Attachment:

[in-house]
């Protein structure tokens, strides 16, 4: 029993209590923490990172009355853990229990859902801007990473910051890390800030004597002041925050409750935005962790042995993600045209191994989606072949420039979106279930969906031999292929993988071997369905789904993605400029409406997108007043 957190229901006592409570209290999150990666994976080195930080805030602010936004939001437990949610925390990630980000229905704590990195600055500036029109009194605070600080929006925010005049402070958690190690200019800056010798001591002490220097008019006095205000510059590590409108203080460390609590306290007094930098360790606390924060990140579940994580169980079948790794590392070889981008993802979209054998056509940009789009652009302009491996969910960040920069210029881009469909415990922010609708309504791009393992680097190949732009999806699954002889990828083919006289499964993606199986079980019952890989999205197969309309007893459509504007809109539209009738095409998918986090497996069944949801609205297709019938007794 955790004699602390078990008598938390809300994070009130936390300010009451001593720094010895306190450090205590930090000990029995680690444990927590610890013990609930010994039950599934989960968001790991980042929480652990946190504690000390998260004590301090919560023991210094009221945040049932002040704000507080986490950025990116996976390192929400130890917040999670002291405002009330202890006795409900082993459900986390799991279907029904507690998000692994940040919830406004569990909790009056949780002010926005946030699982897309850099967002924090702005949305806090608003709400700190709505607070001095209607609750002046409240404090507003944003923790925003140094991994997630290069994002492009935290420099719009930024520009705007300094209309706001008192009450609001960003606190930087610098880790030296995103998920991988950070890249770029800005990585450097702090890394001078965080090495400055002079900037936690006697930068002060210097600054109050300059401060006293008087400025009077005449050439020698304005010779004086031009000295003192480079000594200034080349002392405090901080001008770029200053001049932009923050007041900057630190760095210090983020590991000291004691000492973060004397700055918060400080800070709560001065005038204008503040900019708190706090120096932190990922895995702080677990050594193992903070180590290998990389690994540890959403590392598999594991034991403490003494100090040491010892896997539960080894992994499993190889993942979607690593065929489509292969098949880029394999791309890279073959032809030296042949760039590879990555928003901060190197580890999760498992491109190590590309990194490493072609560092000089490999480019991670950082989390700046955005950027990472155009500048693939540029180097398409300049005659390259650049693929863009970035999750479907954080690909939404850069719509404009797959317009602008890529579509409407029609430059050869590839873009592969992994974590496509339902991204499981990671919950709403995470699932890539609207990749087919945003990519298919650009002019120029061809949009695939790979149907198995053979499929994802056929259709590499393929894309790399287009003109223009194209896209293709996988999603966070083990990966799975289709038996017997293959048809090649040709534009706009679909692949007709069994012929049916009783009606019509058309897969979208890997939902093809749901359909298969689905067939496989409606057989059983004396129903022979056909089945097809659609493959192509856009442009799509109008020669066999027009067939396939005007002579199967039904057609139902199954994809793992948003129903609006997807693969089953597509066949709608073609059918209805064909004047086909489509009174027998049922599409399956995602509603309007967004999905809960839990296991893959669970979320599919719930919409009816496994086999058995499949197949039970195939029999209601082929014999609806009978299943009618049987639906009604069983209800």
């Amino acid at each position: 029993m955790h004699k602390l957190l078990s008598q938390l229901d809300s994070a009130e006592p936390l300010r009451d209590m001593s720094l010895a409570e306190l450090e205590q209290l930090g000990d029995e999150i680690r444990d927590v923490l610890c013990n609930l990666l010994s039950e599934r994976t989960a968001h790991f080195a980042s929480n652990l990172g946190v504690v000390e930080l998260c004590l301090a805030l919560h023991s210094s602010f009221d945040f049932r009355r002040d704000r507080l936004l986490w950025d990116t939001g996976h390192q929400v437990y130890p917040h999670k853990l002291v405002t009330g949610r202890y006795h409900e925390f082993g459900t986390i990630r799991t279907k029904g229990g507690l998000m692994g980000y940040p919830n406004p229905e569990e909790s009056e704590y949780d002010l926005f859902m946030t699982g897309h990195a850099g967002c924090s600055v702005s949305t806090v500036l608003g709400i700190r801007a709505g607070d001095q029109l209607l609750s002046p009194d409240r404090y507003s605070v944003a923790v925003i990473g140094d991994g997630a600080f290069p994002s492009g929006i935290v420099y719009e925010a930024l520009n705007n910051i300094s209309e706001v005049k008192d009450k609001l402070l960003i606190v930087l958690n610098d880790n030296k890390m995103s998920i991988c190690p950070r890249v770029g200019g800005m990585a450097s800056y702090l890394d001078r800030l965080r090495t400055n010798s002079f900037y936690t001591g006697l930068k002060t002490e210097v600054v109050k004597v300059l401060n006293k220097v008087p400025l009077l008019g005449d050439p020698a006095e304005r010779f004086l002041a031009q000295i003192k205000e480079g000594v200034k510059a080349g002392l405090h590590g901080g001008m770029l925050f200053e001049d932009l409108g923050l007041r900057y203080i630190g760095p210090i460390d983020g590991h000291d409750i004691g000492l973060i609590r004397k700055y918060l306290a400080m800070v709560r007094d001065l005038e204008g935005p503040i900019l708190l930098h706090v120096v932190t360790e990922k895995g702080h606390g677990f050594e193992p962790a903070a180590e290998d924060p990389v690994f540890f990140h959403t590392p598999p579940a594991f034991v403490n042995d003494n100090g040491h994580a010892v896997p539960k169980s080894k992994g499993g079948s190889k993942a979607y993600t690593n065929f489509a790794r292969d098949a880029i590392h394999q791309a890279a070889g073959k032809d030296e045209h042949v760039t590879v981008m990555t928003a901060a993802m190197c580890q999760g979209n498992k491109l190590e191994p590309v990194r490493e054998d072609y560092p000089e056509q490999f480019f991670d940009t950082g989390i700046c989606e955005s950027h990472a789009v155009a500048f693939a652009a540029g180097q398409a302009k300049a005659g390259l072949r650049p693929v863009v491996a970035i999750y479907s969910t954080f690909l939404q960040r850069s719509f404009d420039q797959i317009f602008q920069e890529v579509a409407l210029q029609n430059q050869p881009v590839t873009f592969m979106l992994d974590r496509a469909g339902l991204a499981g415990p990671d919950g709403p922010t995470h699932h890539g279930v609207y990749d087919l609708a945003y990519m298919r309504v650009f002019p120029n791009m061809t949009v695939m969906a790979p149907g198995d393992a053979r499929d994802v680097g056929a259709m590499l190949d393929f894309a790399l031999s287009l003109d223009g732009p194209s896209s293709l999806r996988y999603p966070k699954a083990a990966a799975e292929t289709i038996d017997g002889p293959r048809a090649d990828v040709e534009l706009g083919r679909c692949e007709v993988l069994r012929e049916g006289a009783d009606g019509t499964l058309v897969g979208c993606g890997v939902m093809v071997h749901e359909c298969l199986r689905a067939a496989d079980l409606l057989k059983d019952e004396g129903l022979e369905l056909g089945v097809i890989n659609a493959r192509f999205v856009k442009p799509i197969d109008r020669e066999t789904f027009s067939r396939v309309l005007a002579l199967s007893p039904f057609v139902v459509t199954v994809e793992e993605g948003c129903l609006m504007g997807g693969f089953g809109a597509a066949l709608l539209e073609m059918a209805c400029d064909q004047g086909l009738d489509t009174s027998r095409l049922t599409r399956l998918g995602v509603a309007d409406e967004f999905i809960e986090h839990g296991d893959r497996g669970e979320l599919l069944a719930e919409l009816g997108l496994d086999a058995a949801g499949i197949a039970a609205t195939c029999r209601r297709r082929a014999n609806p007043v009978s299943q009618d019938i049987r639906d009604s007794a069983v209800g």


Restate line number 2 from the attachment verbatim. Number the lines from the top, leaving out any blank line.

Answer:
């Protein structure tokens, strides 16, 4: 029993209590923490990172009355853990229990859902801007990473910051890390800030004597002041925050409750935005962790042995993600045209191994989606072949420039979106279930969906031999292929993988071997369905789904993605400029409406997108007043 957190229901006592409570209290999150990666994976080195930080805030602010936004939001437990949610925390990630980000229905704590990195600055500036029109009194605070600080929006925010005049402070958690190690200019800056010798001591002490220097008019006095205000510059590590409108203080460390609590306290007094930098360790606390924060990140579940994580169980079948790794590392070889981008993802979209054998056509940009789009652009302009491996969910960040920069210029881009469909415990922010609708309504791009393992680097190949732009999806699954002889990828083919006289499964993606199986079980019952890989999205197969309309007893459509504007809109539209009738095409998918986090497996069944949801609205297709019938007794 955790004699602390078990008598938390809300994070009130936390300010009451001593720094010895306190450090205590930090000990029995680690444990927590610890013990609930010994039950599934989960968001790991980042929480652990946190504690000390998260004590301090919560023991210094009221945040049932002040704000507080986490950025990116996976390192929400130890917040999670002291405002009330202890006795409900082993459900986390799991279907029904507690998000692994940040919830406004569990909790009056949780002010926005946030699982897309850099967002924090702005949305806090608003709400700190709505607070001095209607609750002046409240404090507003944003923790925003140094991994997630290069994002492009935290420099719009930024520009705007300094209309706001008192009450609001960003606190930087610098880790030296995103998920991988950070890249770029800005990585450097702090890394001078965080090495400055002079900037936690006697930068002060210097600054109050300059401060006293008087400025009077005449050439020698304005010779004086031009000295003192480079000594200034080349002392405090901080001008770029200053001049932009923050007041900057630190760095210090983020590991000291004691000492973060004397700055918060400080800070709560001065005038204008503040900019708190706090120096932190990922895995702080677990050594193992903070180590290998990389690994540890959403590392598999594991034991403490003494100090040491010892896997539960080894992994499993190889993942979607690593065929489509292969098949880029394999791309890279073959032809030296042949760039590879990555928003901060190197580890999760498992491109190590590309990194490493072609560092000089490999480019991670950082989390700046955005950027990472155009500048693939540029180097398409300049005659390259650049693929863009970035999750479907954080690909939404850069719509404009797959317009602008890529579509409407029609430059050869590839873009592969992994974590496509339902991204499981990671919950709403995470699932890539609207990749087919945003990519298919650009002019120029061809949009695939790979149907198995053979499929994802056929259709590499393929894309790399287009003109223009194209896209293709996988999603966070083990990966799975289709038996017997293959048809090649040709534009706009679909692949007709069994012929049916009783009606019509058309897969979208890997939902093809749901359909298969689905067939496989409606057989059983004396129903022979056909089945097809659609493959192509856009442009799509109008020669066999027009067939396939005007002579199967039904057609139902199954994809793992948003129903609006997807693969089953597509066949709608073609059918209805064909004047086909489509009174027998049922599409399956995602509603309007967004999905809960839990296991893959669970979320599919719930919409009816496994086999058995499949197949039970195939029999209601082929014999609806009978299943009618049987639906009604069983209800």